Graft: A piece of tissue or synthetic material placed in contact with tissue to repair a defect or supplement a deficiency.
Gum: See gingiva.
Gum disease: See periodontal disease.
High noble metal: See metals, classification of.
Immediate denture: A denture constructed for immediate placement after removal of the remaining teeth.
Impacted tooth: An unerupted or partially erupted tooth that is positioned against another tooth, bone or soft tissue so that complete eruption is unlikely.
Implant: An artificial device, usually made of a metal alloy or ceramic material, that is implanted within the jawbone as a means to attach an artificial crown, denture, or bridge.
Incisors: The four front teeth referred to as central and lateral incisors, located in the upper and lower jaws and used to cut and tear food. The central incisors are the two large teeth in the middle of the mouth and the lateral incisors are next to the central incisor, one on each side.
Indirect pulp cap: A procedure in which the nearly exposed pulp is covered with a protective dressing to protect the pulp from additional injury and to promote healing and repair via formation of secondary dentin.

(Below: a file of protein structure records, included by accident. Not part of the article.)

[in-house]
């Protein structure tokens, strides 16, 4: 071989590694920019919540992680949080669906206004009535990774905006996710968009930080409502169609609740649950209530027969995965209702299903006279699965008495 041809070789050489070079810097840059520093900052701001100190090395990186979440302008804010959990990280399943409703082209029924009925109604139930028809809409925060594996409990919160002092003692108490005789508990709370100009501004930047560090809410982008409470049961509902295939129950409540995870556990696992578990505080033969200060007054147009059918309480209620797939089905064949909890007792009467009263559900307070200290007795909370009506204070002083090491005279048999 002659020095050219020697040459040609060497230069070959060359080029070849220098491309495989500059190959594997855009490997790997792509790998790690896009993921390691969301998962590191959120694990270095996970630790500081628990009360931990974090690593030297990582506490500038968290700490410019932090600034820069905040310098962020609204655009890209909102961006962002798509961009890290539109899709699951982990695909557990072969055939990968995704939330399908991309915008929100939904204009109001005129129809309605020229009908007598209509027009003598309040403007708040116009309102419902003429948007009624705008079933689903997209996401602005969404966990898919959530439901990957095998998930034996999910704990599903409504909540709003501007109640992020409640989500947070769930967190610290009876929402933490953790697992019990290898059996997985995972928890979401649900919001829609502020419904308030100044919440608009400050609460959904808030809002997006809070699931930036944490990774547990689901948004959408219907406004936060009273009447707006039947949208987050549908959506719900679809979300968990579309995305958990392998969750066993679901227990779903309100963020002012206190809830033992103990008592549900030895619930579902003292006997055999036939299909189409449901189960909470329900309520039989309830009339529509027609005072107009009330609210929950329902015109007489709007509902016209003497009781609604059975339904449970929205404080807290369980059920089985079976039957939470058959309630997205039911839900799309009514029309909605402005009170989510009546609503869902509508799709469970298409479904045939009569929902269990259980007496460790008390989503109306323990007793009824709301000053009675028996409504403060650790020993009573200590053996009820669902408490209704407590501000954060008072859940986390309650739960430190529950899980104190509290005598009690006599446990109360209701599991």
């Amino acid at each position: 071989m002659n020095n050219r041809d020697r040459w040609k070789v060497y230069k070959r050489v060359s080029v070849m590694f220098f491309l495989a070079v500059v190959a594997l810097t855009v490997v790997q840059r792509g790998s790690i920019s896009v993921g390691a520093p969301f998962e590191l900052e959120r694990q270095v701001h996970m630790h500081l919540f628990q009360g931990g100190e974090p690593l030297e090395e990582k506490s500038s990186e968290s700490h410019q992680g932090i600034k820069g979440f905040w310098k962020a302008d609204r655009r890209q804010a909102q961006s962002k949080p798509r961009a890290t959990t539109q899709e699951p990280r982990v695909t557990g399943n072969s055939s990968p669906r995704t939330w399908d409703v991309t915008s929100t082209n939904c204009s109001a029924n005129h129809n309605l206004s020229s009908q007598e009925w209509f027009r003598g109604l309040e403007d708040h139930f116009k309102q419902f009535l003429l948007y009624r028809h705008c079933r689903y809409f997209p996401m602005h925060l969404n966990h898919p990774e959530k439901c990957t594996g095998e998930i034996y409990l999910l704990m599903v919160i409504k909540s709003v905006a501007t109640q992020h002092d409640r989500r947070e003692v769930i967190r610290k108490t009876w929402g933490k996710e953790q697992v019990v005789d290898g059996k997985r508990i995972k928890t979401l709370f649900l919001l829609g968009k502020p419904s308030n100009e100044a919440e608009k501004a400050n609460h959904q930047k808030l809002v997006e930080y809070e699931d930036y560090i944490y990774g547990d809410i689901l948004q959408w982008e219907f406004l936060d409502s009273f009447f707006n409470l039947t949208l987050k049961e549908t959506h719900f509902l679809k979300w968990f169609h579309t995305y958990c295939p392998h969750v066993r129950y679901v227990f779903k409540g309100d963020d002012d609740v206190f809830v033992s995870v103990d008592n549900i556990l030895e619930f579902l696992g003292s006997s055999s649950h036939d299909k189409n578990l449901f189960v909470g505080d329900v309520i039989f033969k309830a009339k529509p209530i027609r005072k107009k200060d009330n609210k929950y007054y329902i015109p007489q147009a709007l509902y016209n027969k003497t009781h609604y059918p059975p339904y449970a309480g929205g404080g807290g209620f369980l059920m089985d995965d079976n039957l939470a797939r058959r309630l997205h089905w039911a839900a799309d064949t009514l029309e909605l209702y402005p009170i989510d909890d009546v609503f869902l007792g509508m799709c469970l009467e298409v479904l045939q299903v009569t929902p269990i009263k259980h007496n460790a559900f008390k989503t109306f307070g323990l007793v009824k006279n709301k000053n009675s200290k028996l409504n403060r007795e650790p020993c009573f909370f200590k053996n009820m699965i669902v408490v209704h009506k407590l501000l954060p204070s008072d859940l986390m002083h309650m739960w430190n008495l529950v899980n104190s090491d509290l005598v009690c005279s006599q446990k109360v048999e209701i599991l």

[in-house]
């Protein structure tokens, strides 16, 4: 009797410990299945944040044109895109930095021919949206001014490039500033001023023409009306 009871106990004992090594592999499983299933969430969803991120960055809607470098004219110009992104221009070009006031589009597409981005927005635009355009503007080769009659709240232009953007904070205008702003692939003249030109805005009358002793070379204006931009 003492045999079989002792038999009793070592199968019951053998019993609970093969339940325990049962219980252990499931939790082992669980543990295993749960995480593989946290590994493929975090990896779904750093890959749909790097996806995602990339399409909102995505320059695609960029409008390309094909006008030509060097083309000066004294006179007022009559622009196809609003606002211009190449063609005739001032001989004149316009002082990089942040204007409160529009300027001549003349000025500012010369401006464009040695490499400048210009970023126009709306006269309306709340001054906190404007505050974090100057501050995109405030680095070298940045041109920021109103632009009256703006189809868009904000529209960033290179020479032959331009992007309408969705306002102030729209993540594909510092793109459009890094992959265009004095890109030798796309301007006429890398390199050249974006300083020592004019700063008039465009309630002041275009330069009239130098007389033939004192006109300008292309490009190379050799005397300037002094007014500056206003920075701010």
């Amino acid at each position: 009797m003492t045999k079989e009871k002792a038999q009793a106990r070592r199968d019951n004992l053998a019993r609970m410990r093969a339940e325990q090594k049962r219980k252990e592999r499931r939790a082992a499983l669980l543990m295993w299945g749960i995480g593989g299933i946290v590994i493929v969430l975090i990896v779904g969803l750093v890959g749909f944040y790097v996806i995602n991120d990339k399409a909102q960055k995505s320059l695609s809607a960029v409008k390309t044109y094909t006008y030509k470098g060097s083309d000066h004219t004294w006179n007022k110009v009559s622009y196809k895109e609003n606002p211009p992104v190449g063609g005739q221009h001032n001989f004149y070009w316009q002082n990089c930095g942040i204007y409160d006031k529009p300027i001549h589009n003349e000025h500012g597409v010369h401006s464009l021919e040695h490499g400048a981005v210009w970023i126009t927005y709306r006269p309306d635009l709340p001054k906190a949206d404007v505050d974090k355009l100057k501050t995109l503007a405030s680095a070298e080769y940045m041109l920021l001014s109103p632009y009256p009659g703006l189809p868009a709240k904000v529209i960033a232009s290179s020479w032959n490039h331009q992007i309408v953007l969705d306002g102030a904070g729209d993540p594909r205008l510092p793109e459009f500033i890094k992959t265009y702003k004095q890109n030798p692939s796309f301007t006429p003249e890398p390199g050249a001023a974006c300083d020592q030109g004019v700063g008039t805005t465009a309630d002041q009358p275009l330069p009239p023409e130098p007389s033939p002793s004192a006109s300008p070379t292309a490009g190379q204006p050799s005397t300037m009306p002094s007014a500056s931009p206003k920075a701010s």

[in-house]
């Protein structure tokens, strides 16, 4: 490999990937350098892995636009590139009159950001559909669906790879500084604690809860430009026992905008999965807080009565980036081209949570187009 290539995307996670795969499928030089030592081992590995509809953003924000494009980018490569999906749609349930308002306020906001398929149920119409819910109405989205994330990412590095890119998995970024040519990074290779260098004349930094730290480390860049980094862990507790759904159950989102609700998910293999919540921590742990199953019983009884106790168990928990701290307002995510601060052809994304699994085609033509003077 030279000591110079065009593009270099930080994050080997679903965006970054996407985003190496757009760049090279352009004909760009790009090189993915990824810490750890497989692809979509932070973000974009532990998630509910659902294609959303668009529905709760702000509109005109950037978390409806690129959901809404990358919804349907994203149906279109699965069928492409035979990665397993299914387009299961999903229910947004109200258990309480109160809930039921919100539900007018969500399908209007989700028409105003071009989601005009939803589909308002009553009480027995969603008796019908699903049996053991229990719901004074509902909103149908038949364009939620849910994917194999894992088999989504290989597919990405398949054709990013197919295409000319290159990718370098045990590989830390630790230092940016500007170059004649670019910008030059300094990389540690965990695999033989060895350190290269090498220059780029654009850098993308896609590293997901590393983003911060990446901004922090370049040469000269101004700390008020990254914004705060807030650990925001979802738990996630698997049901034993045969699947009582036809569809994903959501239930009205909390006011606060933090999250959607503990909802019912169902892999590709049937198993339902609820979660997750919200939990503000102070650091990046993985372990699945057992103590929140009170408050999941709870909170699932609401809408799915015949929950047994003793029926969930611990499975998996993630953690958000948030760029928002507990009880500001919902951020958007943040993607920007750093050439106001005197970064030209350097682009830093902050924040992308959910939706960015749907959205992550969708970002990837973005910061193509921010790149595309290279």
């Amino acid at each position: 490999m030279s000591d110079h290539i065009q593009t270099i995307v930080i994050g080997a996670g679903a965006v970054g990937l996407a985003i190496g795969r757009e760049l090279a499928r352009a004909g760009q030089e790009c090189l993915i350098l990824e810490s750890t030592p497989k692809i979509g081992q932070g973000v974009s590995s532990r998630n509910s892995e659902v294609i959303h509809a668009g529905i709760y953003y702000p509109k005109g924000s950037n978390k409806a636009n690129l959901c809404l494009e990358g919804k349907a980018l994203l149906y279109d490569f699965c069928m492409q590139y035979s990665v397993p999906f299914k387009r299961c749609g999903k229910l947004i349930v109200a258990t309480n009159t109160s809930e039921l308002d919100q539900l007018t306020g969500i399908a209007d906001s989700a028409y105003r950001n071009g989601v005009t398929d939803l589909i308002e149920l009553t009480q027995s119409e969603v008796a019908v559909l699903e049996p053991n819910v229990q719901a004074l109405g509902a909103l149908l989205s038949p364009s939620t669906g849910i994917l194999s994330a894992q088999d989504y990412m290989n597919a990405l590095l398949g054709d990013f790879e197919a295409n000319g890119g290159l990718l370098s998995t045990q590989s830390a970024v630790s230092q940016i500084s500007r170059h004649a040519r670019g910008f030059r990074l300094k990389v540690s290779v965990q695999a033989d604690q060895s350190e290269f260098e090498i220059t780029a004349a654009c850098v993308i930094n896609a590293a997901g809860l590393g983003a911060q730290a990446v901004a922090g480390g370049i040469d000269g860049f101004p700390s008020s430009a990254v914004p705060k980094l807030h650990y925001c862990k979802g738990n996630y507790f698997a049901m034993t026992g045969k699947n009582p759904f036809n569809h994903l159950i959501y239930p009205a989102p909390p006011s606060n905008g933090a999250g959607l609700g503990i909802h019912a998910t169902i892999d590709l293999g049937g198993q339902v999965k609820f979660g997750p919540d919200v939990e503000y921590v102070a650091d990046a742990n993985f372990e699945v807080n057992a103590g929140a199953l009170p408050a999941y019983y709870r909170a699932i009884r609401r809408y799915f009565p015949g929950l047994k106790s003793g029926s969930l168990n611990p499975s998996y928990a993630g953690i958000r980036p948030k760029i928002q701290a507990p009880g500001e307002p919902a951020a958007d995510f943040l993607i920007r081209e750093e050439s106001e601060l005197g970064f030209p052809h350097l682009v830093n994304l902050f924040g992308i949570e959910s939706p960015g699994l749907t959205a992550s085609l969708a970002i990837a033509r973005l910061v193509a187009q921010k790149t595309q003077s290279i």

Inlay: A cast gold filling that is used to replace part of a tooth.
Interproximal: The area between two adjacent teeth.
Intracoronal: The area within the crown of a tooth.
Intraoral: The inside of the mouth.
Labial: The area pertaining to or around the lip.
Lingual: The area pertaining to or around the tongue.
Local anesthetic: The injection given in the mouth to numb the areas where a tooth or area needs a dental procedure. Often referred to as novocaine.
Malocclusion: The improper alignment of biting or chewing surfaces of upper and lower teeth.
Mandible: The lower jaw.
Maryland bridge: The trade name that has become synonymous with any resin bonded fixed partial denture (bridge).
Mastication: The act of chewing.
Maxilla: The upper jaw.
Metals, classification of: The noble metal classification system has been adopted as a more precise method of reporting various alloys in dentistry commonly used in crowns, bridges and dentures. These alloys contain varying percentages of Gold, Palladium and/or Platinum. High noble contains more than 60% of Gold, Palladium, and/or Platinum (with at least 40% gold); noble contains more than 25% Gold, Palladium and/or Platinum; predominantly base contains less than 25% Gold, Palladium and/or Platinum.